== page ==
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Thread: DIN Rails ??

  1. #1
    500+ This must be a daytime job



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    DIN Rails ??

    Hi all,

    Are the mounting rails in the pedestal referred to as DIN rails? If so, is there more than one style/type? I see lots of them on ebay but I don't know if they are the right part, they don't look tapped..maybe a twist lock of some kind ( DZUS )??... I see that OpenCockpits has the replica DZUS fasteners, but looks like they have a screw/nut on them. Will that work correctly with the DIN rails?

    I see that some builders use a wooden rail and screw directly into that, is that the norm?

    Thanks,
    BuddyM

  2. #2
    2000+ Poster - Never Leaves the Sim Michael Carter's Avatar
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    I've never heard of them refered to in that way, but it is a standard rack width, so I could see them using DIN to refer to them.

    There is only one type that the manufacturers use that I'm aware of but I don't have the specification for it on hand.

    The rails are not tapped. There is a small stiff length of wire attached to the underside of the rail at each hole for the Dzus fastener to grab as it's pushed and turned in the hole.

    I built my overhead but didn't use the rails because of the cost. Instead I used 1/2" aluminum angle with holes drilled for the fasteners. A cotter pin acts as the retaining wire for the fasteners.

    In the control stand, nothing is attached in this fashion. The units are all just sitting in the rack in drilled holes in the rails. They aren't going anywhere in a horizontal position.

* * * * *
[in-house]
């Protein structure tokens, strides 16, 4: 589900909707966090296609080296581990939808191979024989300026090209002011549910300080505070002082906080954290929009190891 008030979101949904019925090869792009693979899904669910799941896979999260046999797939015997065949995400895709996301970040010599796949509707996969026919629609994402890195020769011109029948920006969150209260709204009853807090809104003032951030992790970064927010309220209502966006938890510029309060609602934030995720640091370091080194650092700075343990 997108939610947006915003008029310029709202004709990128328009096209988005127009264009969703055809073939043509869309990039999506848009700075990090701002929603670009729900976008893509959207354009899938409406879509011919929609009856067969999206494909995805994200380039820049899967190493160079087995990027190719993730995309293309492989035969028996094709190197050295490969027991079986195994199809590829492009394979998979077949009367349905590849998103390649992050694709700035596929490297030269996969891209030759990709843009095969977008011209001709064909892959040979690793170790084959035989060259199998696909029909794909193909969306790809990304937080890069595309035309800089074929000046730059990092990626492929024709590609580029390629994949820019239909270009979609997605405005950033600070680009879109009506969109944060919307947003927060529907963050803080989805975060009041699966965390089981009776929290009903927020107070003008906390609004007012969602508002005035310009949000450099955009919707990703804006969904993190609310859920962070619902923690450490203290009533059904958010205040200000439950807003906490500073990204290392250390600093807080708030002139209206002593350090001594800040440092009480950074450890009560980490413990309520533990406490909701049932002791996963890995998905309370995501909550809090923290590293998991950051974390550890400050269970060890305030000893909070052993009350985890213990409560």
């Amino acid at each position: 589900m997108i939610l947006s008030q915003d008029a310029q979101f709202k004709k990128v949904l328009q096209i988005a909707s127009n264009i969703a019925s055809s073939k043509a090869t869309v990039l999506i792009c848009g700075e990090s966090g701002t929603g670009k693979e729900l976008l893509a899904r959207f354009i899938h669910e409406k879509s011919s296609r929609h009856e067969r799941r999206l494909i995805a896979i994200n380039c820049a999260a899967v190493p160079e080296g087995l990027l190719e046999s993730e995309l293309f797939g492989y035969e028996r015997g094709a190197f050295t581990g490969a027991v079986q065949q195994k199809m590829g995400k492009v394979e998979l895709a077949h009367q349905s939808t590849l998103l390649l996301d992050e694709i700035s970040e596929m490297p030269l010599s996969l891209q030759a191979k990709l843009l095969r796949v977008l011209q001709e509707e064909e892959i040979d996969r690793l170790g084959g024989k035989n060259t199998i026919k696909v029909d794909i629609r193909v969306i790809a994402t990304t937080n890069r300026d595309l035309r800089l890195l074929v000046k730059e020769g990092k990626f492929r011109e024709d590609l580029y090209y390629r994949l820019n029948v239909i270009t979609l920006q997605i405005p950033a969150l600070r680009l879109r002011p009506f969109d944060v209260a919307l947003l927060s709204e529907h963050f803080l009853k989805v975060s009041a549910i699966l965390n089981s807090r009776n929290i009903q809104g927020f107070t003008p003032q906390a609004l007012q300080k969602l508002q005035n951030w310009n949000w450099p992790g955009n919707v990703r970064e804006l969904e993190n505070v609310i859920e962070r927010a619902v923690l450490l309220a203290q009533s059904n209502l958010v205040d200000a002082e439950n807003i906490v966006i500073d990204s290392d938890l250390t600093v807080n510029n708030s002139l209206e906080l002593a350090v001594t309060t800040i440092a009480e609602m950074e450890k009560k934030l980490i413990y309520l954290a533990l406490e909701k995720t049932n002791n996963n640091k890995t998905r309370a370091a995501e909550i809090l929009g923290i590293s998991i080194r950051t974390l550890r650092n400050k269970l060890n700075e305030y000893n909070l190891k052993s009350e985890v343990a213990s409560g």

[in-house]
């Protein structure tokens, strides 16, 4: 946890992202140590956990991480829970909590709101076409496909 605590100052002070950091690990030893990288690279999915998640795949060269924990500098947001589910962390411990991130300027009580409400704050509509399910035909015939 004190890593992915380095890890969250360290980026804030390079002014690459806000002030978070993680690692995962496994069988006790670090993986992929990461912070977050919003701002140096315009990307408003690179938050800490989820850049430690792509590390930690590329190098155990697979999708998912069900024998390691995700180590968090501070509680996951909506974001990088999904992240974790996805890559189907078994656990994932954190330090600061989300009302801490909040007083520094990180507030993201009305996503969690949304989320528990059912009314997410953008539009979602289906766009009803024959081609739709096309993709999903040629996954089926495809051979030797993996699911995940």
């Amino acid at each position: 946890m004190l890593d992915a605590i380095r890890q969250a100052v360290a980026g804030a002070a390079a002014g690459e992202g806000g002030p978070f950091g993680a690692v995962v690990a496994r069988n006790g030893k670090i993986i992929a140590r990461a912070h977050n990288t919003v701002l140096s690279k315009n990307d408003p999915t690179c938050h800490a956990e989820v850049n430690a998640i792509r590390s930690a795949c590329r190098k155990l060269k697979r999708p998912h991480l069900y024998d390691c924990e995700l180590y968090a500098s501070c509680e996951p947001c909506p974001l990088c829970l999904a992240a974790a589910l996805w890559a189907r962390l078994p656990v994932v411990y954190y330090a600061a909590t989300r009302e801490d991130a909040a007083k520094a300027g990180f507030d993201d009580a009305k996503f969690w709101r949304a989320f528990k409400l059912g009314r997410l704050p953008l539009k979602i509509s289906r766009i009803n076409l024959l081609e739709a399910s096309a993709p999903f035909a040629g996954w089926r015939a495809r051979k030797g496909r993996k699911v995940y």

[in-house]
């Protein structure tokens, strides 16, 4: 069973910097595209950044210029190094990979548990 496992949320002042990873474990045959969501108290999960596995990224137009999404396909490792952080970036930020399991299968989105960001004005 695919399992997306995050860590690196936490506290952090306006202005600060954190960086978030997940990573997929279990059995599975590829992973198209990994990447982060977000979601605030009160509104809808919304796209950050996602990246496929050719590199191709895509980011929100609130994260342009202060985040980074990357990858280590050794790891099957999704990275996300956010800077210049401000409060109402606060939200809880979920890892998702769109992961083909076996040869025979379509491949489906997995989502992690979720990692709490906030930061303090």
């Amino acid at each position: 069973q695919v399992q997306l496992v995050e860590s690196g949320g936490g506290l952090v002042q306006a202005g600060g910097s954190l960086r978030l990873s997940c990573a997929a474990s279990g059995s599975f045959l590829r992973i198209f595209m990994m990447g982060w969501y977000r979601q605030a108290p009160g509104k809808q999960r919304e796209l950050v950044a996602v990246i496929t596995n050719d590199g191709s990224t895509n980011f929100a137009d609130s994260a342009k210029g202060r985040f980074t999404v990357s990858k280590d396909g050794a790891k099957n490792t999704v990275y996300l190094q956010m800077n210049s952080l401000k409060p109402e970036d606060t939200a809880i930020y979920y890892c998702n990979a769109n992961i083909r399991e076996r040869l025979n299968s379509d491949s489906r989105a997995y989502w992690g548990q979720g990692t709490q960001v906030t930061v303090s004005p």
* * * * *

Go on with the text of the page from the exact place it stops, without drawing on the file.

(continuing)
You can use wood, but I don't recommend it for the overhead. You'll need to fasten everything in with wood screws to keep it from falling out. They don't quite have the same effect as Dzus fasteners.

    A machine screw and nut will not work with a real Dzus rail because the achoring wire is in the way.
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  3. #3
    300+ Forum Addict Rodney's Avatar
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    You could also use a slip on nutplate on the backside to secure a 8/32 or 10/32 screw. But if you use a pre-made rail, then use the dzus fastner. Just depends on the look and how much of a purist you are. They are available from some sim vendor sites and not that expensive. The design is for quick release to remove modules for repair. I prefer to use them where designed. Way too many screws of different lengths, size and metal type in a cockpit.
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  4. #4
    2000+ Poster - Never Leaves the Sim Michael Carter's Avatar
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    Way too many. They use a half a dozen different fasteners just on the instrument panel. All brass too.

    The 1/2" aluminum angle/cotter pin method works good too for Dzus fasteners. Saves a lot of money on rails and you can't tell anyway after installation.

    The downside is that you have to have access to both sides during panel installation unless you tack weld or JB Weld the cotter pin to the underside of the rail. Still, cheaper than the real rails.